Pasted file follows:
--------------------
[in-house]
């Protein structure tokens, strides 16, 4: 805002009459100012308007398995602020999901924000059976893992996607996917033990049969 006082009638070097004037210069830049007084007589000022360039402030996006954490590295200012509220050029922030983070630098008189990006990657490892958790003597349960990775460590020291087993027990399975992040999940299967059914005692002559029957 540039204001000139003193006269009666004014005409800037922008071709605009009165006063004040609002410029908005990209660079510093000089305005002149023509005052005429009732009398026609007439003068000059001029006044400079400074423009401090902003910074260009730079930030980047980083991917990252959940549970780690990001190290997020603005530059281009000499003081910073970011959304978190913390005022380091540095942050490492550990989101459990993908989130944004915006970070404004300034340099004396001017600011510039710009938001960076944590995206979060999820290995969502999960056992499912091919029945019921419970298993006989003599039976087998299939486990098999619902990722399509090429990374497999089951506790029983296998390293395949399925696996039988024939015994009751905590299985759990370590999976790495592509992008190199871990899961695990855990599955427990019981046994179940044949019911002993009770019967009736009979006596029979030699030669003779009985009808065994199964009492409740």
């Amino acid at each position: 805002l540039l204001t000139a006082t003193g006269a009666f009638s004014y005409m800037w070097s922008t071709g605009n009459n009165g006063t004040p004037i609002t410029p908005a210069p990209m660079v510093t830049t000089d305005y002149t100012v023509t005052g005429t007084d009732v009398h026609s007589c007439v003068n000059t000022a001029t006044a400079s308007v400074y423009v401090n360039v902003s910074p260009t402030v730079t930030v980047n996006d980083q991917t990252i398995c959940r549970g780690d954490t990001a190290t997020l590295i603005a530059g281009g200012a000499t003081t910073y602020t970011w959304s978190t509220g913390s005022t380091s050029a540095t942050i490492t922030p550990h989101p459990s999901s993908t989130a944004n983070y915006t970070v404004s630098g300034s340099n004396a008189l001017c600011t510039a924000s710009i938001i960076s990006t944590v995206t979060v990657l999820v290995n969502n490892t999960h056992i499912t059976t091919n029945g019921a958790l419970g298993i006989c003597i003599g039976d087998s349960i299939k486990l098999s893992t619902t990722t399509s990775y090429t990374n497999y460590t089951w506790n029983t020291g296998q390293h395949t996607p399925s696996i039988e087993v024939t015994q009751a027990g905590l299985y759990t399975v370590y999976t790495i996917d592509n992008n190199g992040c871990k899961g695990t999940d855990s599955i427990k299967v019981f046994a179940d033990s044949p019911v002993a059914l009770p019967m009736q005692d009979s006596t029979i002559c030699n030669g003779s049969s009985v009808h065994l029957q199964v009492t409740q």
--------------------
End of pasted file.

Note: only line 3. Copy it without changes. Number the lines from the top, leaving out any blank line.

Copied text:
């Amino acid at each position: 805002l540039l204001t000139a006082t003193g006269a009666f009638s004014y005409m800037w070097s922008t071709g605009n009459n009165g006063t004040p004037i609002t410029p908005a210069p990209m660079v510093t830049t000089d305005y002149t100012v023509t005052g005429t007084d009732v009398h026609s007589c007439v003068n000059t000022a001029t006044a400079s308007v400074y423009v401090n360039v902003s910074p260009t402030v730079t930030v980047n996006d980083q991917t990252i398995c959940r549970g780690d954490t990001a190290t997020l590295i603005a530059g281009g200012a000499t003081t910073y602020t970011w959304s978190t509220g913390s005022t380091s050029a540095t942050i490492t922030p550990h989101p459990s999901s993908t989130a944004n983070y915006t970070v404004s630098g300034s340099n004396a008189l001017c600011t510039a924000s710009i938001i960076s990006t944590v995206t979060v990657l999820v290995n969502n490892t999960h056992i499912t059976t091919n029945g019921a958790l419970g298993i006989c003597i003599g039976d087998s349960i299939k486990l098999s893992t619902t990722t399509s990775y090429t990374n497999y460590t089951w506790n029983t020291g296998q390293h395949t996607p399925s696996i039988e087993v024939t015994q009751a027990g905590l299985y759990t399975v370590y999976t790495i996917d592509n992008n190199g992040c871990k899961g695990t999940d855990s599955i427990k299967v019981f046994a179940d033990s044949p019911v002993a059914l009770p019967m009736q005692d009979s006596t029979i002559c030699n030669g003779s049969s009985v009808h065994l029957q199964v009492t409740q």